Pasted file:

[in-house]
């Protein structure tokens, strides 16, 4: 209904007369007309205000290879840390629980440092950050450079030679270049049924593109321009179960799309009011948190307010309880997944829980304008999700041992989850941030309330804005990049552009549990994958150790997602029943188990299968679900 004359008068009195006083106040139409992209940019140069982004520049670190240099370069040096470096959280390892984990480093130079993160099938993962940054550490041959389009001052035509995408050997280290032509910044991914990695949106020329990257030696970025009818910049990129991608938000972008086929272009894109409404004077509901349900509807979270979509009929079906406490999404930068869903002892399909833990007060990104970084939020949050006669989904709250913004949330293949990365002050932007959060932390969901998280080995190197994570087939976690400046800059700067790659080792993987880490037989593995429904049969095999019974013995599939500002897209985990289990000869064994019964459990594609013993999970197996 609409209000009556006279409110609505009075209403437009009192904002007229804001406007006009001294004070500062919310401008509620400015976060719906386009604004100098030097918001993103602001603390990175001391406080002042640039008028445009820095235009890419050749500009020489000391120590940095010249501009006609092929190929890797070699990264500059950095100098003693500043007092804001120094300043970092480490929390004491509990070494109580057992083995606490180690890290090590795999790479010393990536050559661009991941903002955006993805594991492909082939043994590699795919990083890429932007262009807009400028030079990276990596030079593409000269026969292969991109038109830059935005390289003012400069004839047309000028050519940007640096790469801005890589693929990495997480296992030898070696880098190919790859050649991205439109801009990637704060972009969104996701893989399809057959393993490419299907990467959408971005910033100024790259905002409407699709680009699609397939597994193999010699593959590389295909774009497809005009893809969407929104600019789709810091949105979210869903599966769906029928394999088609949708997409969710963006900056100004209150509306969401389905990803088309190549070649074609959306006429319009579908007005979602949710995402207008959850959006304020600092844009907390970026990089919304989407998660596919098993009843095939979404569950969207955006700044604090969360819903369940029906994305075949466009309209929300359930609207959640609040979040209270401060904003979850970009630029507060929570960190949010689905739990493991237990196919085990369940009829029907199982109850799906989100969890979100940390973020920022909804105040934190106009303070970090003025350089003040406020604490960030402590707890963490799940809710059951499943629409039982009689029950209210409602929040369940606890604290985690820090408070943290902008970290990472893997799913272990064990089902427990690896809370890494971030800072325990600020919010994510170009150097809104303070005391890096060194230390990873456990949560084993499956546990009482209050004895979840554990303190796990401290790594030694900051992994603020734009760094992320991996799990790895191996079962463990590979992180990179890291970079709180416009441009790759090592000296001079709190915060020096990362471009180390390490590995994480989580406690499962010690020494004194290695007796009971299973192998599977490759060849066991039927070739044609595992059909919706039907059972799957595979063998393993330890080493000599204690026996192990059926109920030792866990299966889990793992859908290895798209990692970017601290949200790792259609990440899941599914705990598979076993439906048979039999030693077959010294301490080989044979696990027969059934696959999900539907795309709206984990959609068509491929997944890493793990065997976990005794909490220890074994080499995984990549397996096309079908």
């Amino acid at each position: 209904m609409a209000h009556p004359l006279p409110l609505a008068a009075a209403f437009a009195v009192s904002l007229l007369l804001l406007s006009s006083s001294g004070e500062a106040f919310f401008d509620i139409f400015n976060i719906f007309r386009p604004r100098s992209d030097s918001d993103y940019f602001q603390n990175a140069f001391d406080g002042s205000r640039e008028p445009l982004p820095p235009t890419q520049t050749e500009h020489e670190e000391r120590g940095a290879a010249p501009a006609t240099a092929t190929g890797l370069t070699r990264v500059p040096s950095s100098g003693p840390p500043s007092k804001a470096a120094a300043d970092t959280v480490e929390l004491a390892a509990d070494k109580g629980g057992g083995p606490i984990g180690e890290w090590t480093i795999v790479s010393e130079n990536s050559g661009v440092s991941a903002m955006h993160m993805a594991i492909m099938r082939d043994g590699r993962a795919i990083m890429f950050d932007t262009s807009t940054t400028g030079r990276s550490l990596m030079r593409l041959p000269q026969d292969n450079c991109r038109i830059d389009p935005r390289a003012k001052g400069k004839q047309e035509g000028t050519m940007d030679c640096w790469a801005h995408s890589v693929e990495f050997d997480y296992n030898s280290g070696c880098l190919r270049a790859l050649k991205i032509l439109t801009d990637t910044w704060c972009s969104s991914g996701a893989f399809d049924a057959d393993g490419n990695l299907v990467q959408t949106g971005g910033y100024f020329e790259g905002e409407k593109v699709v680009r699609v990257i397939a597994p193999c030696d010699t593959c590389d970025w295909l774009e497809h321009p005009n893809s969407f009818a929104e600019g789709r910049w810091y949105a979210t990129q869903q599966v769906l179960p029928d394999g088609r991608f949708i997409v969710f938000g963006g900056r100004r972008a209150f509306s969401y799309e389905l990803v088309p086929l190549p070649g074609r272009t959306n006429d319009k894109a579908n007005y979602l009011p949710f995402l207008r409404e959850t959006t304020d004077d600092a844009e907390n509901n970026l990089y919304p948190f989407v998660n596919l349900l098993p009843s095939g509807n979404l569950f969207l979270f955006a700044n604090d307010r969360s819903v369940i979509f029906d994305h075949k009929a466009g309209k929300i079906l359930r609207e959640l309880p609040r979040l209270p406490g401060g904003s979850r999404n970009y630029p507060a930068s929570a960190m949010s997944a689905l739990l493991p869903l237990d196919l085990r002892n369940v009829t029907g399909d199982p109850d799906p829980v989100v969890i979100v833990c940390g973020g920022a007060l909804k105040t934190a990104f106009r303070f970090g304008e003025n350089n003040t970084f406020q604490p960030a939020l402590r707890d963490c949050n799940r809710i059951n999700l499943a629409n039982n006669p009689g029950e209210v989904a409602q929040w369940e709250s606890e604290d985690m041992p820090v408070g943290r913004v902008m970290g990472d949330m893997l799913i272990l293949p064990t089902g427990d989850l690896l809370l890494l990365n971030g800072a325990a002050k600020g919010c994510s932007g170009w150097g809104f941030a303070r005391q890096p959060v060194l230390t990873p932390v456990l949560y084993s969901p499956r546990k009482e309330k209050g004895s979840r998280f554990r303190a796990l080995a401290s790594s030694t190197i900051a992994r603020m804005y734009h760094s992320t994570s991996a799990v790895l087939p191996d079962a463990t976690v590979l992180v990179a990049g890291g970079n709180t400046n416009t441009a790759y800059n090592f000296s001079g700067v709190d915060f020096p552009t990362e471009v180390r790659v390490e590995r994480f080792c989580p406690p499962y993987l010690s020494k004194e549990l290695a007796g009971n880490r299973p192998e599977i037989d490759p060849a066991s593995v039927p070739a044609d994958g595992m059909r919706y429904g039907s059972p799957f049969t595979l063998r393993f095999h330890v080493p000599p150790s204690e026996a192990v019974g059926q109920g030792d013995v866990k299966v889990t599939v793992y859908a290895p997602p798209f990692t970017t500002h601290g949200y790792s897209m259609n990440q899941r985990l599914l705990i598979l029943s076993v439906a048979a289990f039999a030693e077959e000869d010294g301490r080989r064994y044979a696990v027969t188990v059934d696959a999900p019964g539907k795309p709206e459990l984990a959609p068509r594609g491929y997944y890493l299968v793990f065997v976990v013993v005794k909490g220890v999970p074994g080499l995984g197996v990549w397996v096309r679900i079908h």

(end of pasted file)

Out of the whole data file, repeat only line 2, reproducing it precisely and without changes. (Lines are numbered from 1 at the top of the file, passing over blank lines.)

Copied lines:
């Protein structure tokens, strides 16, 4: 209904007369007309205000290879840390629980440092950050450079030679270049049924593109321009179960799309009011948190307010309880997944829980304008999700041992989850941030309330804005990049552009549990994958150790997602029943188990299968679900 004359008068009195006083106040139409992209940019140069982004520049670190240099370069040096470096959280390892984990480093130079993160099938993962940054550490041959389009001052035509995408050997280290032509910044991914990695949106020329990257030696970025009818910049990129991608938000972008086929272009894109409404004077509901349900509807979270979509009929079906406490999404930068869903002892399909833990007060990104970084939020949050006669989904709250913004949330293949990365002050932007959060932390969901998280080995190197994570087939976690400046800059700067790659080792993987880490037989593995429904049969095999019974013995599939500002897209985990289990000869064994019964459990594609013993999970197996 609409209000009556006279409110609505009075209403437009009192904002007229804001406007006009001294004070500062919310401008509620400015976060719906386009604004100098030097918001993103602001603390990175001391406080002042640039008028445009820095235009890419050749500009020489000391120590940095010249501009006609092929190929890797070699990264500059950095100098003693500043007092804001120094300043970092480490929390004491509990070494109580057992083995606490180690890290090590795999790479010393990536050559661009991941903002955006993805594991492909082939043994590699795919990083890429932007262009807009400028030079990276990596030079593409000269026969292969991109038109830059935005390289003012400069004839047309000028050519940007640096790469801005890589693929990495997480296992030898070696880098190919790859050649991205439109801009990637704060972009969104996701893989399809057959393993490419299907990467959408971005910033100024790259905002409407699709680009699609397939597994193999010699593959590389295909774009497809005009893809969407929104600019789709810091949105979210869903599966769906029928394999088609949708997409969710963006900056100004209150509306969401389905990803088309190549070649074609959306006429319009579908007005979602949710995402207008959850959006304020600092844009907390970026990089919304989407998660596919098993009843095939979404569950969207955006700044604090969360819903369940029906994305075949466009309209929300359930609207959640609040979040209270401060904003979850970009630029507060929570960190949010689905739990493991237990196919085990369940009829029907199982109850799906989100969890979100940390973020920022909804105040934190106009303070970090003025350089003040406020604490960030402590707890963490799940809710059951499943629409039982009689029950209210409602929040369940606890604290985690820090408070943290902008970290990472893997799913272990064990089902427990690896809370890494971030800072325990600020919010994510170009150097809104303070005391890096060194230390990873456990949560084993499956546990009482209050004895979840554990303190796990401290790594030694900051992994603020734009760094992320991996799990790895191996079962463990590979992180990179890291970079709180416009441009790759090592000296001079709190915060020096990362471009180390390490590995994480989580406690499962010690020494004194290695007796009971299973192998599977490759060849066991039927070739044609595992059909919706039907059972799957595979063998393993330890080493000599204690026996192990059926109920030792866990299966889990793992859908290895798209990692970017601290949200790792259609990440899941599914705990598979076993439906048979039999030693077959010294301490080989044979696990027969059934696959999900539907795309709206984990959609068509491929997944890493793990065997976990005794909490220890074994080499995984990549397996096309079908």